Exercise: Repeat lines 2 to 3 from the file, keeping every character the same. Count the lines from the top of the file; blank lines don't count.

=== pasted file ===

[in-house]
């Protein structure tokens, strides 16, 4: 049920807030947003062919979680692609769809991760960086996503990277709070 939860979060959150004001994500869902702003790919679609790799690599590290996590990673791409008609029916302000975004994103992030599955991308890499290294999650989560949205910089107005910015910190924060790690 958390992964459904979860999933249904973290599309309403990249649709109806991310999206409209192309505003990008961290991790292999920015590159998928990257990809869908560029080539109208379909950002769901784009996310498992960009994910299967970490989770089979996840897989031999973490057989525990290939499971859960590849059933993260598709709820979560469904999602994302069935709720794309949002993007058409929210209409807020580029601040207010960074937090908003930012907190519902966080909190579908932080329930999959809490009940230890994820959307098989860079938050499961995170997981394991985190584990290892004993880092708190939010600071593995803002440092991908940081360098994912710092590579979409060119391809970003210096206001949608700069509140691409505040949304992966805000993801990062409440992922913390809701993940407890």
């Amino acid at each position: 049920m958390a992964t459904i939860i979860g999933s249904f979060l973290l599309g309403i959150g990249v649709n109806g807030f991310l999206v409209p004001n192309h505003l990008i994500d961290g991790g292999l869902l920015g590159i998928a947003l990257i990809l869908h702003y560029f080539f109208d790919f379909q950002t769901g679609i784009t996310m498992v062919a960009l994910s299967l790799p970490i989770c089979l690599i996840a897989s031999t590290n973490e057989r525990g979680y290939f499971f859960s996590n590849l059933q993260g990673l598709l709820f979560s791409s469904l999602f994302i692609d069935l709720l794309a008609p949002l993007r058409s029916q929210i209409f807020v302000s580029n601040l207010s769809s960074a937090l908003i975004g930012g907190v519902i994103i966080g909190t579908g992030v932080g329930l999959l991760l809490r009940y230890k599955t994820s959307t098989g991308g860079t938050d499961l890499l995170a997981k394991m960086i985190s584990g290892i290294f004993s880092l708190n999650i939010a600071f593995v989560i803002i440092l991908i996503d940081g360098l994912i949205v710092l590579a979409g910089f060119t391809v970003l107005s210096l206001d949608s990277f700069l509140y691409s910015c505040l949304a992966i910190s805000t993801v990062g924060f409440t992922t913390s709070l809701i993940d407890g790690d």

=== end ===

């Protein structure tokens, strides 16, 4: 049920807030947003062919979680692609769809991760960086996503990277709070 939860979060959150004001994500869902702003790919679609790799690599590290996590990673791409008609029916302000975004994103992030599955991308890499290294999650989560949205910089107005910015910190924060790690 958390992964459904979860999933249904973290599309309403990249649709109806991310999206409209192309505003990008961290991790292999920015590159998928990257990809869908560029080539109208379909950002769901784009996310498992960009994910299967970490989770089979996840897989031999973490057989525990290939499971859960590849059933993260598709709820979560469904999602994302069935709720794309949002993007058409929210209409807020580029601040207010960074937090908003930012907190519902966080909190579908932080329930999959809490009940230890994820959307098989860079938050499961995170997981394991985190584990290892004993880092708190939010600071593995803002440092991908940081360098994912710092590579979409060119391809970003210096206001949608700069509140691409505040949304992966805000993801990062409440992922913390809701993940407890």
């Amino acid at each position: 049920m958390a992964t459904i939860i979860g999933s249904f979060l973290l599309g309403i959150g990249v649709n109806g807030f991310l999206v409209p004001n192309h505003l990008i994500d961290g991790g292999l869902l920015g590159i998928a947003l990257i990809l869908h702003y560029f080539f109208d790919f379909q950002t769901g679609i784009t996310m498992v062919a960009l994910s299967l790799p970490i989770c089979l690599i996840a897989s031999t590290n973490e057989r525990g979680y290939f499971f859960s996590n590849l059933q993260g990673l598709l709820f979560s791409s469904l999602f994302i692609d069935l709720l794309a008609p949002l993007r058409s029916q929210i209409f807020v302000s580029n601040l207010s769809s960074a937090l908003i975004g930012g907190v519902i994103i966080g909190t579908g992030v932080g329930l999959l991760l809490r009940y230890k599955t994820s959307t098989g991308g860079t938050d499961l890499l995170a997981k394991m960086i985190s584990g290892i290294f004993s880092l708190n999650i939010a600071f593995v989560i803002i440092l991908i996503d940081g360098l994912i949205v710092l590579a979409g910089f060119t391809v970003l107005s210096l206001d949608s990277f700069l509140y691409s910015c505040l949304a992966i910190s805000t993801v990062g924060f409440t992922t913390s709070l809701i993940d407890g790690d």